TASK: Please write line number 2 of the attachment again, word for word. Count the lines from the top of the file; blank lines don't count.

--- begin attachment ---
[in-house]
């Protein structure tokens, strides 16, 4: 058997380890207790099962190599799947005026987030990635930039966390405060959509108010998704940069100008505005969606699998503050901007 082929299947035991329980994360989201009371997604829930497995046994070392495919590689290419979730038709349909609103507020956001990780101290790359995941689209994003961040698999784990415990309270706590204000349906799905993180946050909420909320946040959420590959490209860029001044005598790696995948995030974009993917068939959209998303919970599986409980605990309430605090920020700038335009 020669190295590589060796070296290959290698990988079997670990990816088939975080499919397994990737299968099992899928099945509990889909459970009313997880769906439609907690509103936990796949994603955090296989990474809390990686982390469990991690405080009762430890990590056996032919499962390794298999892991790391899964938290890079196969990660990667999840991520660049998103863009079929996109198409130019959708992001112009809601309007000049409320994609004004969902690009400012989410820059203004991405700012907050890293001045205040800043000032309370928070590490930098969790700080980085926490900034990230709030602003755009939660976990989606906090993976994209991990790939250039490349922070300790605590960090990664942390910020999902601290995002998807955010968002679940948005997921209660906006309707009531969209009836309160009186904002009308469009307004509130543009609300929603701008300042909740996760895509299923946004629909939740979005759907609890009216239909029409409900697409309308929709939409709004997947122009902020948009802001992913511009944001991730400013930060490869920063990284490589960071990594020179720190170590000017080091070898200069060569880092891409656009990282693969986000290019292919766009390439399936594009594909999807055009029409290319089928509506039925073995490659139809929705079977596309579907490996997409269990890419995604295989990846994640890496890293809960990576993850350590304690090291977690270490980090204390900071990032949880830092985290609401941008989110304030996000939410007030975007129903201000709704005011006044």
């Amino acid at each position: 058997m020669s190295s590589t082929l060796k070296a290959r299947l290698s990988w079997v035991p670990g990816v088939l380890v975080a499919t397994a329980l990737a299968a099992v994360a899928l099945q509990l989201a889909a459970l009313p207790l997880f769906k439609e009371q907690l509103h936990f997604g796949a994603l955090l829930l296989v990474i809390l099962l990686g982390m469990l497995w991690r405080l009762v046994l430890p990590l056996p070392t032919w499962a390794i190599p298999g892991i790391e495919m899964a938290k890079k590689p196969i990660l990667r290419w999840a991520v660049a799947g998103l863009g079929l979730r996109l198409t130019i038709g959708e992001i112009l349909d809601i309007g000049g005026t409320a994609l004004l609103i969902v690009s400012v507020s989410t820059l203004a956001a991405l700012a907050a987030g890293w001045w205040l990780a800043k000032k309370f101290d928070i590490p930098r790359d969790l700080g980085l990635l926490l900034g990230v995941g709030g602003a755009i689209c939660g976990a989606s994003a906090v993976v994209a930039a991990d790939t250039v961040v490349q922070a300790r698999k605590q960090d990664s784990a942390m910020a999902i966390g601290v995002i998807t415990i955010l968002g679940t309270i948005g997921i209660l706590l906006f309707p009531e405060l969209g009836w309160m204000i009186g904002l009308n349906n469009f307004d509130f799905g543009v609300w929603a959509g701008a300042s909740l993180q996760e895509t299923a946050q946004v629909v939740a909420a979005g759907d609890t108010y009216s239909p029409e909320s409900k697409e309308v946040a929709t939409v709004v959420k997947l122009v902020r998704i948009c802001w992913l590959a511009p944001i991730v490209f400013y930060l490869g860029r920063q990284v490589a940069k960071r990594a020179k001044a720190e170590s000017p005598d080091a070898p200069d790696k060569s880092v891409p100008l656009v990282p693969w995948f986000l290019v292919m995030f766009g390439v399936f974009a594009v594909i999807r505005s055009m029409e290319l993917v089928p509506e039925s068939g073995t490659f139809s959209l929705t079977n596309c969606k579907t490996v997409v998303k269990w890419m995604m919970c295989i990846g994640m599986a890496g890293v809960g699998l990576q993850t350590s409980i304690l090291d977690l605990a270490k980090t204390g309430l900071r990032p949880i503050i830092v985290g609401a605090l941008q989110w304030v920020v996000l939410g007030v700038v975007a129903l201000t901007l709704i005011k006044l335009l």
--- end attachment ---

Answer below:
């Protein structure tokens, strides 16, 4: 058997380890207790099962190599799947005026987030990635930039966390405060959509108010998704940069100008505005969606699998503050901007 082929299947035991329980994360989201009371997604829930497995046994070392495919590689290419979730038709349909609103507020956001990780101290790359995941689209994003961040698999784990415990309270706590204000349906799905993180946050909420909320946040959420590959490209860029001044005598790696995948995030974009993917068939959209998303919970599986409980605990309430605090920020700038335009 020669190295590589060796070296290959290698990988079997670990990816088939975080499919397994990737299968099992899928099945509990889909459970009313997880769906439609907690509103936990796949994603955090296989990474809390990686982390469990991690405080009762430890990590056996032919499962390794298999892991790391899964938290890079196969990660990667999840991520660049998103863009079929996109198409130019959708992001112009809601309007000049409320994609004004969902690009400012989410820059203004991405700012907050890293001045205040800043000032309370928070590490930098969790700080980085926490900034990230709030602003755009939660976990989606906090993976994209991990790939250039490349922070300790605590960090990664942390910020999902601290995002998807955010968002679940948005997921209660906006309707009531969209009836309160009186904002009308469009307004509130543009609300929603701008300042909740996760895509299923946004629909939740979005759907609890009216239909029409409900697409309308929709939409709004997947122009902020948009802001992913511009944001991730400013930060490869920063990284490589960071990594020179720190170590000017080091070898200069060569880092891409656009990282693969986000290019292919766009390439399936594009594909999807055009029409290319089928509506039925073995490659139809929705079977596309579907490996997409269990890419995604295989990846994640890496890293809960990576993850350590304690090291977690270490980090204390900071990032949880830092985290609401941008989110304030996000939410007030975007129903201000709704005011006044």